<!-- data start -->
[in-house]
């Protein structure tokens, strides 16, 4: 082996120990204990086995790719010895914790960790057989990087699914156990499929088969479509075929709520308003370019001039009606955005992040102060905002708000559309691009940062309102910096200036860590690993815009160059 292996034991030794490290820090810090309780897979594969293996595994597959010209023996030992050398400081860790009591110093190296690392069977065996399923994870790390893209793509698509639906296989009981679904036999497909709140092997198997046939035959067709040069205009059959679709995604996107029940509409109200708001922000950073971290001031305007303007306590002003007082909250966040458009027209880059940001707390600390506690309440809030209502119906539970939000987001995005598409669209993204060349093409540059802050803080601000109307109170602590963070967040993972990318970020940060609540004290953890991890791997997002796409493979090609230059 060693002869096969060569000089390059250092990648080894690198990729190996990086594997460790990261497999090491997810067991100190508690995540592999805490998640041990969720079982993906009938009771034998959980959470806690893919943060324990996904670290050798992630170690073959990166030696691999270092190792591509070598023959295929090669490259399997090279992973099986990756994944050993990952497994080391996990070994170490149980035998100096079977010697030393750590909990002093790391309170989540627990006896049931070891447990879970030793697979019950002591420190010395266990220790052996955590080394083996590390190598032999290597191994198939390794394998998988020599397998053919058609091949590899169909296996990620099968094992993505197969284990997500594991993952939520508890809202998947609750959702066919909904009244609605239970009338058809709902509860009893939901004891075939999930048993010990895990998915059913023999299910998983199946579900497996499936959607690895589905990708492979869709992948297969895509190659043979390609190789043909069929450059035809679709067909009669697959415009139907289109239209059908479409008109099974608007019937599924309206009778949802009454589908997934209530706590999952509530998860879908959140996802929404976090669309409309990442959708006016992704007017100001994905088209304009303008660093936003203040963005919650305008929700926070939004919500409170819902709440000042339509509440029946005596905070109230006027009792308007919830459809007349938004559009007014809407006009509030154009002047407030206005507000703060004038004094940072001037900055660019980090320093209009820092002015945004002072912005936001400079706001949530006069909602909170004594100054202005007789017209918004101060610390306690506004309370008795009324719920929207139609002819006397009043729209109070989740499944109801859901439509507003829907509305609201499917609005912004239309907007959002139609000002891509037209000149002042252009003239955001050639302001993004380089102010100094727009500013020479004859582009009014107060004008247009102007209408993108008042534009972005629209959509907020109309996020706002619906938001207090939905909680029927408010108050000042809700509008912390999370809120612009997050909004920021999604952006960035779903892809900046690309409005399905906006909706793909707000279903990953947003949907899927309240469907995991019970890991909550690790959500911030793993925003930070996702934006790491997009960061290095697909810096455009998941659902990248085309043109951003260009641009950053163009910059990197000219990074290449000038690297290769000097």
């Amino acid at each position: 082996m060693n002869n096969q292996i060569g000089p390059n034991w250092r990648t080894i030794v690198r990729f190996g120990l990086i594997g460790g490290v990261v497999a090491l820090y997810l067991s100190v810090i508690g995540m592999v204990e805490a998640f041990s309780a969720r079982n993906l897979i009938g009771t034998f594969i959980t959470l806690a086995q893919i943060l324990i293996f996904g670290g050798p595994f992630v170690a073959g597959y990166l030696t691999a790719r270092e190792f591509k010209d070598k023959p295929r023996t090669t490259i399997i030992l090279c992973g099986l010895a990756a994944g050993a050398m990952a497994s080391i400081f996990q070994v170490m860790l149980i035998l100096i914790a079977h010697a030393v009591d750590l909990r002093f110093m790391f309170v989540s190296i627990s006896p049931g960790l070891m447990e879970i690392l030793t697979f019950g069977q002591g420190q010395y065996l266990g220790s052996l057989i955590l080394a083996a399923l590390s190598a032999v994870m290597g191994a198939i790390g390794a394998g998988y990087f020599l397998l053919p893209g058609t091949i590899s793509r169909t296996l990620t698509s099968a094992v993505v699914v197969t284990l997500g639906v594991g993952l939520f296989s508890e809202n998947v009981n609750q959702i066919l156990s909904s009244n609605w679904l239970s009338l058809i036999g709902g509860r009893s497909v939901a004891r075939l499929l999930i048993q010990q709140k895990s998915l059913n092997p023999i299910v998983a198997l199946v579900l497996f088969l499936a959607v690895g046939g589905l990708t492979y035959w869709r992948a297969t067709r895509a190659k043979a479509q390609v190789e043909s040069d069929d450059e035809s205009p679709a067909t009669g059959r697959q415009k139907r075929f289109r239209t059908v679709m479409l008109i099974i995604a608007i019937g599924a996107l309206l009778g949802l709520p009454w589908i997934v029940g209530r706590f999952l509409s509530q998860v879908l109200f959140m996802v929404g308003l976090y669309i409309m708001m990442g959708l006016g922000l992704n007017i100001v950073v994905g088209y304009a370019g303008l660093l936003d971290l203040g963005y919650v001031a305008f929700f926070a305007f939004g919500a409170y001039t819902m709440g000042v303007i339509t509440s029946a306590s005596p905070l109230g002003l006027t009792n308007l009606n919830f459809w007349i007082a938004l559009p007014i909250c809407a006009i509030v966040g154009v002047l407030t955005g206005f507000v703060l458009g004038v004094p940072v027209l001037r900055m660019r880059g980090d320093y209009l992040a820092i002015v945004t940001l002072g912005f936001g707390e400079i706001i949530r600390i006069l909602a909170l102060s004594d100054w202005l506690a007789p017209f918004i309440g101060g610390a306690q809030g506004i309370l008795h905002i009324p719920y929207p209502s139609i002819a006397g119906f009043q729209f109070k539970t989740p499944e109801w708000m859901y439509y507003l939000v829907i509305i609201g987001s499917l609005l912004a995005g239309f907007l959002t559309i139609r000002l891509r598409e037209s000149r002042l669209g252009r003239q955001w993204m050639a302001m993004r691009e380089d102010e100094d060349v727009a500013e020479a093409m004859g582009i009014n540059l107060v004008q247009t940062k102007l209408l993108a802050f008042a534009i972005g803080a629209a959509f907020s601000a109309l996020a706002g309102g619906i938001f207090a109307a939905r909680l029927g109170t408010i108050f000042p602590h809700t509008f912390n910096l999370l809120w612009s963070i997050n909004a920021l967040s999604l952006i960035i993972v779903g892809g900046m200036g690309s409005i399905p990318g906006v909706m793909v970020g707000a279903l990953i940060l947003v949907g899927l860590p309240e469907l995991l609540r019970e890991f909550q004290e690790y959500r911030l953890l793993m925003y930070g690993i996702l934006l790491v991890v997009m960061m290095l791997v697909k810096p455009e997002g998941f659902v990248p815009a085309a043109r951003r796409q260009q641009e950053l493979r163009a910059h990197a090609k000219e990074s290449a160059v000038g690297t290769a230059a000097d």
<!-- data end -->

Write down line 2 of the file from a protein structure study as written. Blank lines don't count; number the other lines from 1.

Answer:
């Protein structure tokens, strides 16, 4: 082996120990204990086995790719010895914790960790057989990087699914156990499929088969479509075929709520308003370019001039009606955005992040102060905002708000559309691009940062309102910096200036860590690993815009160059 292996034991030794490290820090810090309780897979594969293996595994597959010209023996030992050398400081860790009591110093190296690392069977065996399923994870790390893209793509698509639906296989009981679904036999497909709140092997198997046939035959067709040069205009059959679709995604996107029940509409109200708001922000950073971290001031305007303007306590002003007082909250966040458009027209880059940001707390600390506690309440809030209502119906539970939000987001995005598409669209993204060349093409540059802050803080601000109307109170602590963070967040993972990318970020940060609540004290953890991890791997997002796409493979090609230059 060693002869096969060569000089390059250092990648080894690198990729190996990086594997460790990261497999090491997810067991100190508690995540592999805490998640041990969720079982993906009938009771034998959980959470806690893919943060324990996904670290050798992630170690073959990166030696691999270092190792591509070598023959295929090669490259399997090279992973099986990756994944050993990952497994080391996990070994170490149980035998100096079977010697030393750590909990002093790391309170989540627990006896049931070891447990879970030793697979019950002591420190010395266990220790052996955590080394083996590390190598032999290597191994198939390794394998998988020599397998053919058609091949590899169909296996990620099968094992993505197969284990997500594991993952939520508890809202998947609750959702066919909904009244609605239970009338058809709902509860009893939901004891075939999930048993010990895990998915059913023999299910998983199946579900497996499936959607690895589905990708492979869709992948297969895509190659043979390609190789043909069929450059035809679709067909009669697959415009139907289109239209059908479409008109099974608007019937599924309206009778949802009454589908997934209530706590999952509530998860879908959140996802929404976090669309409309990442959708006016992704007017100001994905088209304009303008660093936003203040963005919650305008929700926070939004919500409170819902709440000042339509509440029946005596905070109230006027009792308007919830459809007349938004559009007014809407006009509030154009002047407030206005507000703060004038004094940072001037900055660019980090320093209009820092002015945004002072912005936001400079706001949530006069909602909170004594100054202005007789017209918004101060610390306690506004309370008795009324719920929207139609002819006397009043729209109070989740499944109801859901439509507003829907509305609201499917609005912004239309907007959002139609000002891509037209000149002042252009003239955001050639302001993004380089102010100094727009500013020479004859582009009014107060004008247009102007209408993108008042534009972005629209959509907020109309996020706002619906938001207090939905909680029927408010108050000042809700509008912390999370809120612009997050909004920021999604952006960035779903892809900046690309409005399905906006909706793909707000279903990953947003949907899927309240469907995991019970890991909550690790959500911030793993925003930070996702934006790491997009960061290095697909810096455009998941659902990248085309043109951003260009641009950053163009910059990197000219990074290449000038690297290769000097």